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Focus on Heart Health with Radeyah Hack, MD
February is American Heart Month. It’s a good time to discuss the most important organ in your body. A healthy heart is key to a healthy life. Did you know that heart disease is the leading cause of death for women?
Two factors are key to keeping your heart healthy: genetics and lifestyle.
Genetics is your family’s history. Is heart disease, strokes, diabetes, high blood pressure, or high cholesterol common in your family? That puts you at greater risk for heart disease.
Now, you cannot control your genetics, but you can control your lifestyle. We all know that we are supposed to eat right and exercise. That is how you modify your risk factors for heart disease.
It can be hard to adjust your lifestyle to ensure you’re eating healthy foods and exercising. That’s why I always stress the importance of having a good relationship with your primary care provider. Your doctor can provide the motivation you need to help you make changes to your lifestyle.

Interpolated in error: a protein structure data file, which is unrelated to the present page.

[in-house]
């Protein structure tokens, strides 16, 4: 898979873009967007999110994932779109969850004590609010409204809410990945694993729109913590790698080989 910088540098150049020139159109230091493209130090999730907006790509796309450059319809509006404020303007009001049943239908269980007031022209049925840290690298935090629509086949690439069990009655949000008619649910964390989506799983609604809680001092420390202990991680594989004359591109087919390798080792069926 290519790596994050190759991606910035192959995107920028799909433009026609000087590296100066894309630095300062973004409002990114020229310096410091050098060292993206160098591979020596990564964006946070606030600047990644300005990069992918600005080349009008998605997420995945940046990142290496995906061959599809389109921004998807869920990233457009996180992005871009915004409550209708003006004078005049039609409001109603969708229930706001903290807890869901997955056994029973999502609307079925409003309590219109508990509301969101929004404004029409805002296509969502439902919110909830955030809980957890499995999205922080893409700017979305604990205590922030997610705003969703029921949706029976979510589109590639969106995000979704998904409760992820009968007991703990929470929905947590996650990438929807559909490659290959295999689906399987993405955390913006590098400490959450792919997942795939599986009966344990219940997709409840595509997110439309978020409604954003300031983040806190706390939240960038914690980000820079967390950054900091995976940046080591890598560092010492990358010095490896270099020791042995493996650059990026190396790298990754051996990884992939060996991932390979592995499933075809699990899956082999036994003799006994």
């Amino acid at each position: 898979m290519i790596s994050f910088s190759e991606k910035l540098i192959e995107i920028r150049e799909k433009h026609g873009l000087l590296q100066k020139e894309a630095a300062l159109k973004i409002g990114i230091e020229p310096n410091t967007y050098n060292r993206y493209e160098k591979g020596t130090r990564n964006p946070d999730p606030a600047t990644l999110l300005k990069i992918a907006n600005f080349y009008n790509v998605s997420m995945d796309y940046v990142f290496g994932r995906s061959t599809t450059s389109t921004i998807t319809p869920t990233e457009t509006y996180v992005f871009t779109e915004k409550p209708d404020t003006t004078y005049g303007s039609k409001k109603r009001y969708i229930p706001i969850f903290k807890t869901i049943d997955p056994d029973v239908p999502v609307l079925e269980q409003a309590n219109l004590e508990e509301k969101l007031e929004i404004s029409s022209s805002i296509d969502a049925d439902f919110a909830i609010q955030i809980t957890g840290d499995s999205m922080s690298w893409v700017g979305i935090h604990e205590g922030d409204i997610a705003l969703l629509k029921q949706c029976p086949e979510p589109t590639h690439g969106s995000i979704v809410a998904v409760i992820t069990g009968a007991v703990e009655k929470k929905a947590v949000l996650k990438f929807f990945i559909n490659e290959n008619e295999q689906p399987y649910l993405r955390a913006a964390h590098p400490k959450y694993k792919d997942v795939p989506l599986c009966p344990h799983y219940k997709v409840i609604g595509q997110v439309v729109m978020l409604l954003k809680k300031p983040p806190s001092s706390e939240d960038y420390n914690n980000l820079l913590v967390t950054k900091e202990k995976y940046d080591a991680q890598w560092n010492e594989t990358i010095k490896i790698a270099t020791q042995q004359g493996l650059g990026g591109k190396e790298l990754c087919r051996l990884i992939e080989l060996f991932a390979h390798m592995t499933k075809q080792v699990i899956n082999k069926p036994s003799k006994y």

Have that conversation with your provider. He or she needs to know what’s important to you for the next five, 10 or 25 years, and how to tie a healthy lifestyle into that. Your doctor can bring those issues into focus for you.
Much depends on where you are in your life. If you’re in your 30s and showing signs of diabetes, lifestyle changes can help you avoid developing the disease altogether. But if you are in your 40s, it may be necessary to start medication right away, in addition to making lifestyle changes.
Changing the way you eat can be overwhelming, but Ryan Health’s nutritionists can guide you to what’s right for you. Ask your primary care provider about an appointment with one of our registered dieticians.
Likewise, Ryan Health also hosts diabetes management classes that can help you learn about the disease, managing it or the steps to possibly stave off developing diabetes. Check the calendar on our website.
It's true that all things are fine in moderation. But eating right and exercising are the keys to keeping your heart healthy and ensuring you have a longer and better quality of life.
If you have heart disease, high blood pressure, or high cholesterol, please bring your medication with you to your appointments.
Bottom line: What You Need to Know About Heart Health
- Learn the risk factors for heart disease
- Know your family history
- Don’t smoke
- Read labels — check the sodium content in packaged foods